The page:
Dragon Shadow Sword Pt 16

With only one more polishing seminar to go, Sigong is drawing Dragon Shadow sword to a close soon and making way to polish some of the other skills which were taught during lockdown.

Something about finishing off the form feels a little sad to me and in an effort to understand why, I popped open my calendar to look back over the series. Seeing that we started back in 2022 started to put it in perspective — we will have had it as a Saturday afternoon treat in our lives for almost two years! No wonder It’s come to feel like a regular presence and something I will miss doing with everyone.

Sigong’s lecture this time was about a question from the instructor course about the differences between junior and senior students in your class. I think on the course most of us picked up one or two, but seeing it all written down, there are actually a lot of differences! From how you give feedback and polish their movements, to what kind of relationship you can allow yourself to have with students at these different levels and how much you can involve them in teaching others.

For my part, I have always been interested in the different reasons people come to class in the first place — some people have just heard the name and want to see what it is and have a go, whilst others have done more research and have more of an idea what they are looking for, and have specifically come to study with our centre because of Sigong’s reputation and lineage. Listening to Sigong’s lecture, though, I think his points about juniors apply equally well to both ends of this spectrum. I have seen people who came to ‘have a go’ be encouraged in class and stick with it, and I have seen some people who did their research have their ‘cup too full’ and disappear again. Only time tells, but until it does, you really don’t know, and so you must still take care to encourage your junior students without being over-familiar with them early on no matter how keen they seem.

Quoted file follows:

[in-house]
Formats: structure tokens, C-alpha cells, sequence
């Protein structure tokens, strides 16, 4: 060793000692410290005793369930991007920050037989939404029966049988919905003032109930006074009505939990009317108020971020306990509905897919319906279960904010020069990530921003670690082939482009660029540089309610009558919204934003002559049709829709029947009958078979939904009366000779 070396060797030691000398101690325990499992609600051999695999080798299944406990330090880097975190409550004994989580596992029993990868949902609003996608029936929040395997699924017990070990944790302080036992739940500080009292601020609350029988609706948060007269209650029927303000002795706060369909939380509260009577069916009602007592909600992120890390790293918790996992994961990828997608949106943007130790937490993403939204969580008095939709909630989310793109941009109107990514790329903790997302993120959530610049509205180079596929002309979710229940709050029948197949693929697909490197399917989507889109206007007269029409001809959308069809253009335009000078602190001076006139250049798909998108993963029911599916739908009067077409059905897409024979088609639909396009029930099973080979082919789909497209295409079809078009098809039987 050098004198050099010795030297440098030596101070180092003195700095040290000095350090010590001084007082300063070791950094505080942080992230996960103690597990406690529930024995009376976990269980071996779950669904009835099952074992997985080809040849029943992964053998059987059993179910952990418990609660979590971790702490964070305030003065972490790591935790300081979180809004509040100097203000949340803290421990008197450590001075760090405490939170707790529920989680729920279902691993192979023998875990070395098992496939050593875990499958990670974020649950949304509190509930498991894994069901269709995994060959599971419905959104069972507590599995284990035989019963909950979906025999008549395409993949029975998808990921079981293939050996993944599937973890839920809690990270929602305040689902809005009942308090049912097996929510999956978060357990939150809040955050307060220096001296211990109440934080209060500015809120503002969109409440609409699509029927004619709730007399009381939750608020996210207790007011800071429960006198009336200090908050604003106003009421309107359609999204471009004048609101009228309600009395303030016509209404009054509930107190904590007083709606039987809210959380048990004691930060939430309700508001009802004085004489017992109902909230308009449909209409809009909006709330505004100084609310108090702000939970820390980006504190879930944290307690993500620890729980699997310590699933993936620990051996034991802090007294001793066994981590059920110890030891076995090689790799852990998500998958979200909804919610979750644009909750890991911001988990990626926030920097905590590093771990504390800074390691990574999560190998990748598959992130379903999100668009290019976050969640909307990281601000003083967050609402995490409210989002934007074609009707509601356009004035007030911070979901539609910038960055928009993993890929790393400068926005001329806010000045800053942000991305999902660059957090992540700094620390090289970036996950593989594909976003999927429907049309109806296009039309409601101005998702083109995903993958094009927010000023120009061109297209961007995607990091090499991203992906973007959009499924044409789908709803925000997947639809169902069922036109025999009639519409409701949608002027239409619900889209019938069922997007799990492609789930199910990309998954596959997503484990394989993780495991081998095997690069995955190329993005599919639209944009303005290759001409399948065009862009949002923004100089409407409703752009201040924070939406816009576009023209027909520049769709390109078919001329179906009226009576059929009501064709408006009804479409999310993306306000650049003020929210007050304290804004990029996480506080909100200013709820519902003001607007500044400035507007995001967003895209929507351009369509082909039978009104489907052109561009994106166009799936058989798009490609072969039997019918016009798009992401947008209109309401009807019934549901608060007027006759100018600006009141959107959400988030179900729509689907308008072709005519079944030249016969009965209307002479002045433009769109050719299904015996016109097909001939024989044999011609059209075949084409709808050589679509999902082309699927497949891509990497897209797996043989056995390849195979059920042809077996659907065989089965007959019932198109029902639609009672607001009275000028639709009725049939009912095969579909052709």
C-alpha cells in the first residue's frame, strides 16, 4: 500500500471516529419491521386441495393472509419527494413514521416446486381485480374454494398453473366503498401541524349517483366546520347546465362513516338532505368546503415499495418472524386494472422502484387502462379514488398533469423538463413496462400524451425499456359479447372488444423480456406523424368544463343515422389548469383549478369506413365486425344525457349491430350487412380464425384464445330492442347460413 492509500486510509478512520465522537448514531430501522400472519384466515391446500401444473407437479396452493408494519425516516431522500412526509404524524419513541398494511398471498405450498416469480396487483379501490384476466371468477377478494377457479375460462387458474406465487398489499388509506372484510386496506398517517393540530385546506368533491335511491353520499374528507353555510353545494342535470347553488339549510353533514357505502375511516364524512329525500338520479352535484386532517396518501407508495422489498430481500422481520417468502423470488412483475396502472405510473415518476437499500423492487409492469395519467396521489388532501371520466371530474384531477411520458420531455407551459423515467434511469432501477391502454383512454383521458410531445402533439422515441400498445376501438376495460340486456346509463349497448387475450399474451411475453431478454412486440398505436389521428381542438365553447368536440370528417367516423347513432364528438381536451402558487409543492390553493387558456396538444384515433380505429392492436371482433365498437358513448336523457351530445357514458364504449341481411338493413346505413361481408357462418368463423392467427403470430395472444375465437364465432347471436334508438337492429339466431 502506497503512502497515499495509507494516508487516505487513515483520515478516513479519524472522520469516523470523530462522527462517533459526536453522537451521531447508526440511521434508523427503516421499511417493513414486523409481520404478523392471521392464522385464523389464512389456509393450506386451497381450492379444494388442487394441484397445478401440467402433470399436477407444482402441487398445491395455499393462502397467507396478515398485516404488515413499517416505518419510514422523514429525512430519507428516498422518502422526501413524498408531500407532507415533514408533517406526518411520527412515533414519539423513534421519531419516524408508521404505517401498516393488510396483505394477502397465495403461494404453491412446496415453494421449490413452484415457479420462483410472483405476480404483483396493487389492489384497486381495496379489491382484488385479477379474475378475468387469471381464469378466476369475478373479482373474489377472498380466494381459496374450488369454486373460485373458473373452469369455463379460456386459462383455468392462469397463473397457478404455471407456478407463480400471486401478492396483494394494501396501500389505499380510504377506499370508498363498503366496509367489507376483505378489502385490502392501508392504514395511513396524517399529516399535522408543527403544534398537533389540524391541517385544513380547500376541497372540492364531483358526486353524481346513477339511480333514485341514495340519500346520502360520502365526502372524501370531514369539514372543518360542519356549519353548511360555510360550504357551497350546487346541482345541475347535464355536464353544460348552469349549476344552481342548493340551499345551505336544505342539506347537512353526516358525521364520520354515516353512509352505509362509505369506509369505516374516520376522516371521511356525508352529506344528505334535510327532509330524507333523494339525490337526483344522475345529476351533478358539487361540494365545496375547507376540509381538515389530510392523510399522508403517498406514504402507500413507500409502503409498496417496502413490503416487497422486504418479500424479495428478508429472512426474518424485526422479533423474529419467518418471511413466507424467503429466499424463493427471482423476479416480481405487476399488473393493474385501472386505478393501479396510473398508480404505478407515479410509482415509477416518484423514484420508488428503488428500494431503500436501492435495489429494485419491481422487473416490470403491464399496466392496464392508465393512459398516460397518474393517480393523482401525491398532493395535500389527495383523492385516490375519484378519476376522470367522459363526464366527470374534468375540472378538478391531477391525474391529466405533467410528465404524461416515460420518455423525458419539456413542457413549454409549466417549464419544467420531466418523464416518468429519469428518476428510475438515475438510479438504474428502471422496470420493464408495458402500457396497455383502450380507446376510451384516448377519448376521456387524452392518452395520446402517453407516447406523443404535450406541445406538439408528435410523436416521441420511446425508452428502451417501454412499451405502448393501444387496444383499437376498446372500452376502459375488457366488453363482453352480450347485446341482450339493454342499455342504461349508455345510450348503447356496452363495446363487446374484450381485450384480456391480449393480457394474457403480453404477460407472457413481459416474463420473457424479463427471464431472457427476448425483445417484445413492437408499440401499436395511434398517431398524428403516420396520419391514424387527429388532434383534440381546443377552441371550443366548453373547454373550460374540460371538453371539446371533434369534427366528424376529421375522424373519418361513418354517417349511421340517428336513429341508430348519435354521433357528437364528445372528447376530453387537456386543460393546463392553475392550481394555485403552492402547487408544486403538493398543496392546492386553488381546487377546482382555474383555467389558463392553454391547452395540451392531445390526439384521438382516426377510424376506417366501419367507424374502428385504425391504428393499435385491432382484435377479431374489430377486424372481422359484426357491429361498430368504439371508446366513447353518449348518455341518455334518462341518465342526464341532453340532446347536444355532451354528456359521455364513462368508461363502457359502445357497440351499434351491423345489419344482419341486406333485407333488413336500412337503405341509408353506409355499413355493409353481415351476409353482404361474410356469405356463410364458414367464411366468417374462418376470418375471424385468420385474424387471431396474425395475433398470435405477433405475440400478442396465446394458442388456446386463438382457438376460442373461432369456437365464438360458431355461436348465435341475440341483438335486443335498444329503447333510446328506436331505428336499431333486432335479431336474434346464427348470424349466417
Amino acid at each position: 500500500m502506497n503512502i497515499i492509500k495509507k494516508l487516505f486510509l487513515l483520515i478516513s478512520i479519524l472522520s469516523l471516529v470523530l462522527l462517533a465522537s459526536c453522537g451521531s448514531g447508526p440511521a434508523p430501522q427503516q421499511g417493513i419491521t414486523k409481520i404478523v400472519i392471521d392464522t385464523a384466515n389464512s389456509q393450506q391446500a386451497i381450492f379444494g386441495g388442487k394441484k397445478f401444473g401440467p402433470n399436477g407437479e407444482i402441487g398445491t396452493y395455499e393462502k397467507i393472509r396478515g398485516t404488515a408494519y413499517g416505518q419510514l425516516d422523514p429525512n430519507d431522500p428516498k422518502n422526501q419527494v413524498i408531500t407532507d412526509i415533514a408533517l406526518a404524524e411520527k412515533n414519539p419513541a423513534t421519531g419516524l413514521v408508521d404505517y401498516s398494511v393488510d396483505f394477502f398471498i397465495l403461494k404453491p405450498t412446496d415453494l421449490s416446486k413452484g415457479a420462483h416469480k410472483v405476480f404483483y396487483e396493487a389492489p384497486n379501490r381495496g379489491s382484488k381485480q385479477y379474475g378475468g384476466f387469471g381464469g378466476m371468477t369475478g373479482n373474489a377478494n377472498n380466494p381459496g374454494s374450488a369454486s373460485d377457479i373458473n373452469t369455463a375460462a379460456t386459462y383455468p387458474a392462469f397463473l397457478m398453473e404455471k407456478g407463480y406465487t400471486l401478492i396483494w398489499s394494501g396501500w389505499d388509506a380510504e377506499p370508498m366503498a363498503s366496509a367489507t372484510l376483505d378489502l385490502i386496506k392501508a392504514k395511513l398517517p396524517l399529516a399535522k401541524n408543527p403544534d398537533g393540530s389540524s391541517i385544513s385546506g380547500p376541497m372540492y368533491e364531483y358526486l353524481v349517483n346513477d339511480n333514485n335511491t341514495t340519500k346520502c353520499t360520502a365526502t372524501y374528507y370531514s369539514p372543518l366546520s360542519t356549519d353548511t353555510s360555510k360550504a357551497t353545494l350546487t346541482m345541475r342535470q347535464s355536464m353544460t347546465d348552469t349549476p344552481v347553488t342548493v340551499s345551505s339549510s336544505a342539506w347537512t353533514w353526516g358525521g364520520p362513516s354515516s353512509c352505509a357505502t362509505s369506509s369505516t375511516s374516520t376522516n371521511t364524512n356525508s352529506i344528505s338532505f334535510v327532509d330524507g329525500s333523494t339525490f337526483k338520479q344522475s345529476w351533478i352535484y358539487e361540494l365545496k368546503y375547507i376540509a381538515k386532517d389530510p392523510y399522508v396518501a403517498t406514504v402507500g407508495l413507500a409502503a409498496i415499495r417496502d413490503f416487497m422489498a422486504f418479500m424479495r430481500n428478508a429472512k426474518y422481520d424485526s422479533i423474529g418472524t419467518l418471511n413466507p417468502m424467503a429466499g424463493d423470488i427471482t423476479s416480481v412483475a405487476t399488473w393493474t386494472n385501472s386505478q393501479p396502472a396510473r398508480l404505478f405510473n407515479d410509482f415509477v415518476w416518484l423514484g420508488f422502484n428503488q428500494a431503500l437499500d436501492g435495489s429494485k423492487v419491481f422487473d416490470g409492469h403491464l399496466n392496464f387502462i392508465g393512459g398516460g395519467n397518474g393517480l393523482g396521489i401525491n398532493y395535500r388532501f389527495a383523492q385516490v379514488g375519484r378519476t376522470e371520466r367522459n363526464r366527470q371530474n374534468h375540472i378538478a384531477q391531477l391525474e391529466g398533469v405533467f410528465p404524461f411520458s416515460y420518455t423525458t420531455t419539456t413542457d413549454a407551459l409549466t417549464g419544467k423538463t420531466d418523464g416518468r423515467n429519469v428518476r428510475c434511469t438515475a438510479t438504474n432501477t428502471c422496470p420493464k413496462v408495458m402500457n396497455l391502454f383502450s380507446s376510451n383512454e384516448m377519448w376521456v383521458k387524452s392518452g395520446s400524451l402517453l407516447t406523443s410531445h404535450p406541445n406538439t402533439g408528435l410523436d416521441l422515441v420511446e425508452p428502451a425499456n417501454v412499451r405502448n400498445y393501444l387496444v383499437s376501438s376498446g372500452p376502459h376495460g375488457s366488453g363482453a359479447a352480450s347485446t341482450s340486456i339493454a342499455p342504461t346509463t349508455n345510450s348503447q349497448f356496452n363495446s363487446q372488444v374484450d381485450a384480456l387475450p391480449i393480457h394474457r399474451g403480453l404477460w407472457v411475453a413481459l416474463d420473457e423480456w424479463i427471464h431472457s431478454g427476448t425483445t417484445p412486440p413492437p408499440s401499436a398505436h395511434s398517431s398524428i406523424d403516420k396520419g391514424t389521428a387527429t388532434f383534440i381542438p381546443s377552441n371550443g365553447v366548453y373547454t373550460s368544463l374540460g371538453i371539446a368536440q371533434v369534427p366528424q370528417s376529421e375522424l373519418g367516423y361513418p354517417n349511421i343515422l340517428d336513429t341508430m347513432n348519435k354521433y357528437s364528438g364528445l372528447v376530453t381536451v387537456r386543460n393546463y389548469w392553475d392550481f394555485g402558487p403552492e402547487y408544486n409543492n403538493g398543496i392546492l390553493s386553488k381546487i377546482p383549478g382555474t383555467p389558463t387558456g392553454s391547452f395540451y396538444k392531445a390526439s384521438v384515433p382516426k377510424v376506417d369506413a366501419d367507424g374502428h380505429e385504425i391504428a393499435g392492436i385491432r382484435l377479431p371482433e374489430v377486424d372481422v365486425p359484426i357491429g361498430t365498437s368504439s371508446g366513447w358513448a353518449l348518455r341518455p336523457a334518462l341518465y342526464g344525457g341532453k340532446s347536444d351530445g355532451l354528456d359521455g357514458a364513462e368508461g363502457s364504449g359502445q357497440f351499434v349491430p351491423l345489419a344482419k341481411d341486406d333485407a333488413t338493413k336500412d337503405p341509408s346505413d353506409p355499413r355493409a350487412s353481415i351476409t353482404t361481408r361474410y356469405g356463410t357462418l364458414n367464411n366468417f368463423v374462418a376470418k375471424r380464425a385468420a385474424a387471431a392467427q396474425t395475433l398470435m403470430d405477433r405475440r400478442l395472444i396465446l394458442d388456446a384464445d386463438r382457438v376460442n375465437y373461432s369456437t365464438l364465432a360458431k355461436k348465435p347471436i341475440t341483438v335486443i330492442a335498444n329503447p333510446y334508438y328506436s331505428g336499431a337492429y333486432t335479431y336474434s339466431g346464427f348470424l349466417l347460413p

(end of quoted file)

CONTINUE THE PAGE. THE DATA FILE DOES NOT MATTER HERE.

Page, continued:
As Sigong said on the seminar, all of us studying Dragon Shadow Sword are relatively senior now, and so maybe we should be a bit stricter with each other! I of course say this a little tongue in cheek, I think one of the compelling parts of these seminars is how much we all do our best to help each other in the breakout rooms, battling to overcome dodgy connections and cramped kitchens! Coming to the end of the series, I definitely want to thank everyone who’s puzzled over the form with me in a breakout room at one point or another, I always appreciate the pointers I get from others and without them my form would be much less clear. I remember not too long before COVID that online meetings systems didn’t even have breakout rooms — how very different our seminars would be without them.

It has been wonderful to polish the whole form this time, and as for what the last seminar will hold, we’ll have to wait and see! In general people in the breakout rooms have seemed much more comfortable with the first half of the form, so some more time to work on the newer sections would definitely be of benefit. I’m also remembering some of the other final polishing seminars for forms such as Guan Yu, Yue Fei, and the Chen Pao Choi, where we got the chance to go through the forms with the jumping versions of the movements added in, and that would be exciting if we get the chance to do it for Dragon Shadow Sword as well.

Thank-you Sigong for passing on this form — In two years I have gone from never even having seen it, to thinking of it as a truly fundamental sword skill with something different to offer over Wudang Sword. I hope those of us who have learnt it will be able to still practise it together sometimes in class!

by Lee Baylis